194. 194. Filosa R, Peduto A, Micco SD, Caprariis P, Festa M, Petrella A, et al. Molecular modelling studies, synthesis and biological activity of a series of novel bisnaphthalimides and their development as new DNA topoisomerase II inhibitors. Bioorganic & Medicinal Chemistry. 2009;17(1):13-24. DOI: 10.1016/j.bmc.2008.11.024
  195. 195. Seliga R, Pilatova M, Sarissky M, Viglasky V, Walko M, Mojzis J. Novel naphthalimide polyamine derivatives as potential antitumor agents. Molecular Biology Reports. 2013;40(6):4129-4137. DOI: 10.1007/s11033-013-2523-5
  196. 196. Wang X, Chen Z, Tong L, Tan S, Zhou W, Peng T, et al. Naphthalimides exhibitin vitroantiproliferative and antiangiogenic activities by inhibiting both topoisomerase II (topo II) and receptor tyrosine kinases (rtks). European Journal of Medicinal Chemistry. 2013;65:477-486. DOI: 10.1016/j.ejmech.2013.05.002
  197. 197. Costanza ME, Berry D, Henderson IC, Ratain MJ, Wu K, Shapiro C, et al. Amonafide: An active agent in the treatment of previously untreated advanced breast cancer--a cancer and leukemia group b study (calgb 8642). Clinical Cancer Research. 1995;1(7):699-704
  198. 198. Thompson J, Pratt CB, Stewart CF, Avery L, Bowman L, Zamboni WC, et al. Phase I study of DMP 840 in pediatric patients with refractory solid tumors. Investigational New Drugs. 1998;16(1):45-49
  199. 199. Bousquet PF, Brana MF, Conlon D, Fitzgerald KM, Perron D, Cocchiaro C, et al. Preclinical evaluation of LU 79553: A novel bis-naphthalimide with potent antitumor activity. Cancer Research. 1995;55(5):1176-1180
  200. 200. Dance AM, Ralton L, Fuller Z, Milne L, Duthie S, Bestwick CS, et al. Synthesis and biological activities of bisnaphthalimido polyamines derivatives: Cytotoxicity, DNA binding, DNA damage and drug localization in breast cancer MCF 7 cells. Biochemical Pharmacology. 2005;69(1):19-27. DOI: 10.1016/j.bcp.2004.09.020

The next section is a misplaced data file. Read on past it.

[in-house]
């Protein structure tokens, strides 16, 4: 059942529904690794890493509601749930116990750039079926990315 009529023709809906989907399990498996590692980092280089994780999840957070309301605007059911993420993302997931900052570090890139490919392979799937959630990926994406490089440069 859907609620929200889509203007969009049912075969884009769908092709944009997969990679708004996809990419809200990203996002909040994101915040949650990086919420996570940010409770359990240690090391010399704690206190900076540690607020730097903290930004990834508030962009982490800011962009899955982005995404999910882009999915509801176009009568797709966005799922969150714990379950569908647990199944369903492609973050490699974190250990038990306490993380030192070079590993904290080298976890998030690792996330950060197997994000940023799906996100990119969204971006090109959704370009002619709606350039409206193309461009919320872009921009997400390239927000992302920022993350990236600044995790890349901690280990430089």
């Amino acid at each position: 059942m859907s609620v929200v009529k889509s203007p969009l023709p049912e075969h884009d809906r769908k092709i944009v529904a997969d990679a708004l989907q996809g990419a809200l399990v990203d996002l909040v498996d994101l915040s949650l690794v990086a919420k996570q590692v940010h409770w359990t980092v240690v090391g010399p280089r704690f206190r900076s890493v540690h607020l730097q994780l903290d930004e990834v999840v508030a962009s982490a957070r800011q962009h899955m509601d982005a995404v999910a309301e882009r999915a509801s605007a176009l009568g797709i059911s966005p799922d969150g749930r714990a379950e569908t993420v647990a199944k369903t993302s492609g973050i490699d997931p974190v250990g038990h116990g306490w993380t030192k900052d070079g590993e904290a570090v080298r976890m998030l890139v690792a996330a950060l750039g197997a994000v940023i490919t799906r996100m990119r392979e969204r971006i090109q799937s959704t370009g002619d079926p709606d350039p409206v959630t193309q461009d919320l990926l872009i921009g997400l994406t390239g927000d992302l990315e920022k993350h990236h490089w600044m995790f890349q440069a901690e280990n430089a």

201. 201. Oliveira J, Ralton L, Tavares J, Codeiro-da-Silva A, Bestwick CS, McPherson A, et al. The synthesis and thein vitrocytotoxicity studies of bisnaphthalimidopropyl polyamine derivatives against colon cancer cells and parasiteLeishmania infantum. Bioorganic & Medicinal Chemistry. 2007;15(1):541-545. DOI: 10.1016/j.bmc.2006.09.031
  202. 202. Graca NA, Gaspar L, Costa DM, Loureiro I, Thoo-Lin PK, Ramos I, et al. Activity of bisnaphthalimidopropyl derivatives againstTrypanosoma brucei. Antimicrobial Agents and Chemotherapy. 2016;60(4):2532-2536. DOI: 10.1128/aac.02490-15
  203. 203. Ralton L, Bestwick CS, Thoo Lin PK. Polyamine analogues and derivatives as potential anticancer agents. Current Bioactive Compounds. 2007;3(3):179-191
  204. 204. Braña MF, Castellano JM, Morán M, Pérez de Vega MJ, Qian XD, Romerdahl CA, et al. Bis-naphthalimides. 2. Synthesis and biological activity of 5,6-acenaphthalimidoalkyl-1,8-naphthalimidoalkyl amines. European Journal of Medicinal Chemistry. 1995;30(3):235-239. DOI: 10.1016/0223-5234(96)88230-4